The only logical progression to such theories is that 50 years from now Babe Ruth will looked at as Tom Thumb. Albert Pujols will be laughed at as nothing more than the equivalent of Wee Man on the TV show “Jackass.” We can watch the 8 ft Giants hit 130 mph fastballs for 600 ft HRs. The talent pool will be increased by the influx of aliens, who have won 5 of the last 6 Most Valuable Something awards
    LOL yeah you pretty much nailed it

    Leave a comment:


  • leewileyfan
    replied
    Using the incursions of the Mexican League and the idyllic and baseball-friendly atmosphere of the PCL to deny the fact that MLB was the best compensated professional baseball league in the 20th Century is ludicrous, cherry picks to deny a given, and compounded by the arrogant challenge to a dissenter's "historical myopia and ignorance" is a real treat to read. [More hysterical than historical].

    Yes, many PCL players loved the sun, the glamor, the night life and the "stardom;" but not too many played at home to all of those perks. Moreover, the big bucks were out there for "stars" of various ages and MLB exposure [many starred for 10, 15, 20 seasons or more in the PCL who had washed out or sputtered in MLB].

    Leave a comment:


  • leecemark
    replied
    Originally posted by csh19792001 View Post
    Not discounting the validity/veracity of the rest of your post, but have you looked at the salaries of the PCL of 75-100 years ago? How about the Mexican Contingent which stole several of our best players- coming back from WWII.

    MLB was certainly NOT always the most well compensated professional baseball league available during the 20th Century.

    Your supposition suggesting as such- forgive me- demonstrates absolute historical myopia and ignorance.
    --You are forgiven. However, the Mexican League's raid was a very brief episode and not an ongoing option. Also, so far as I know (feel free to enlighten me) they targeted proven players not young talent. The PCL did pay salaries close to - and in a few cases better than - the major leagues in their heyday. At its peak it was something close to a 3rd major league, signing most of the best talent in the western US. In fact the PCL was one of the reason the majors did not always have the best available talent. It was generally not a place for young players to start out though. Most players worked their way up to the PCL though less well paying leagues.

    Leave a comment:


  • SHOELESSJOE3
    replied
    Originally posted by csh19792001 View Post
    Hi Joe,
    The point is that there were parks built before 1950 which obviated home runs...almost completely. Ruth and Gehrig's records are proof.
    OK, got that, not an easy park in Cleveland.
    320 down the lines but in deepest right and left center 435 and 470 CF.

    Leave a comment:


  • csh19792001
    replied
    Originally posted by leecemark View Post
    --This is not true. Minor league baseball paid even worse then than it does now and many potential players choose to get a real job instead of, of perhaps after a year or two of, chossing baseball.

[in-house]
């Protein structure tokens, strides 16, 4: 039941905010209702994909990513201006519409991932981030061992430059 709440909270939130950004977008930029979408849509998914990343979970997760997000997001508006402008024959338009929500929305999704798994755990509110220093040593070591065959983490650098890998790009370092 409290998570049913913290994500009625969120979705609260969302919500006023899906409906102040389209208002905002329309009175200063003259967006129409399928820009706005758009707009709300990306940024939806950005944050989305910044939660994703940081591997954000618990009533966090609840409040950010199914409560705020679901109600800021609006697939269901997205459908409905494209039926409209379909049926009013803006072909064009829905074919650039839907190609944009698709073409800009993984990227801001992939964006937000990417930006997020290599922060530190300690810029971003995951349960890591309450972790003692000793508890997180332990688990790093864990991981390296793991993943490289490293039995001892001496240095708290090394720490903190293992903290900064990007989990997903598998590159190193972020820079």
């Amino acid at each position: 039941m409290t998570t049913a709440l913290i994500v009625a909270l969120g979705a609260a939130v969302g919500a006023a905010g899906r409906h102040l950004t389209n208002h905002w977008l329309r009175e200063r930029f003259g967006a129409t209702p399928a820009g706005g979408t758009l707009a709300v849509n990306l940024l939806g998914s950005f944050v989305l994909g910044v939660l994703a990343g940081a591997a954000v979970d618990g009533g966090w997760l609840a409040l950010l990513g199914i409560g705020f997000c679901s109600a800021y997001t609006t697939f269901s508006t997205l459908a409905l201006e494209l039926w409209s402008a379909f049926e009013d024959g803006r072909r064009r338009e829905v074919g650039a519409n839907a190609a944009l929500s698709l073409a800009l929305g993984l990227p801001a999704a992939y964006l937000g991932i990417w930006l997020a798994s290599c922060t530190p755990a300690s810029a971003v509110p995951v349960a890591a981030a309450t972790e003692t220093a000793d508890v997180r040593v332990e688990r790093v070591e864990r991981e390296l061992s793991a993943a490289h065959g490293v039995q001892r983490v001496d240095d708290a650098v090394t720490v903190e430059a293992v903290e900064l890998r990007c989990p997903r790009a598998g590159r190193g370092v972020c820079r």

Not discounting the validity/veracity of the rest of your post, but have you looked at the salaries of the PCL of 75-100 years ago? How about the Mexican Contingent which stole several of our best players- coming back from WWII.

    MLB was certainly NOT always the most well compensated professional baseball league available during the 20th Century.

    Your supposition suggesting as such- forgive me- demonstrates absolute historical myopia and ignorance.

    Leave a comment:


  • leecemark
    replied
    Originally posted by Sultan_1895-1948 View Post
    LOL

    . When they scouted and found a kid back in the day, there was 100% chance he'd want to sign and play ball

    --This is not true. Minor league baseball paid even worse then than it does now and many potential players choose to get a real job instead of, of perhaps after a year or two of, chossing baseball. Moreover, many youth were actively discourage from "wasting their time with sports" instead of doing something more usefull. As mentioned above, quite a few bios of old time players talk about how they had to sneak out to play ball because their parents didn't approve. I'm sure many other just gave it up for that reason.
    --My grandfather was a big strong man and good at every game he tried his hand at. However, he dropped out of school after 6th grade (in the 1920s) to work on the family farm. My father was a terrific high school athlete. He was offered both a minor league baseball contract and a college football scholarship but opted for neither (in the 1950s) to marry his high school sweetheart and start working for a living. I don't think either of these are unusual examples of life in those days.

    Leave a comment:


  • leewileyfan
    replied
    Thank you.

    Leave a comment:


  • csh19792001
    replied
    Originally posted by SHOELESSJOE3 View Post
    Is this a reply to an earlier post, missing the point.
    Hi Joe,
    The point is that there were parks built before 1950 which obviated home runs...almost completely. Ruth and Gehrig's records are proof.

    Leave a comment:


  • JR Hart
    replied
    Where did Rogers Hornsby go? Let me see if I have this right.

    Players like Hornsby or any player who played X number of years ago, can’t be any good because their league was full of white guys, who lived in the east, who drank and smoked and didn’t really care?

    Players like Hornsby or any player who played X number of years ago, can’t be any good compared to the superhuman players of today because of historic human growth, nutrition, training, and dedication of today’s players?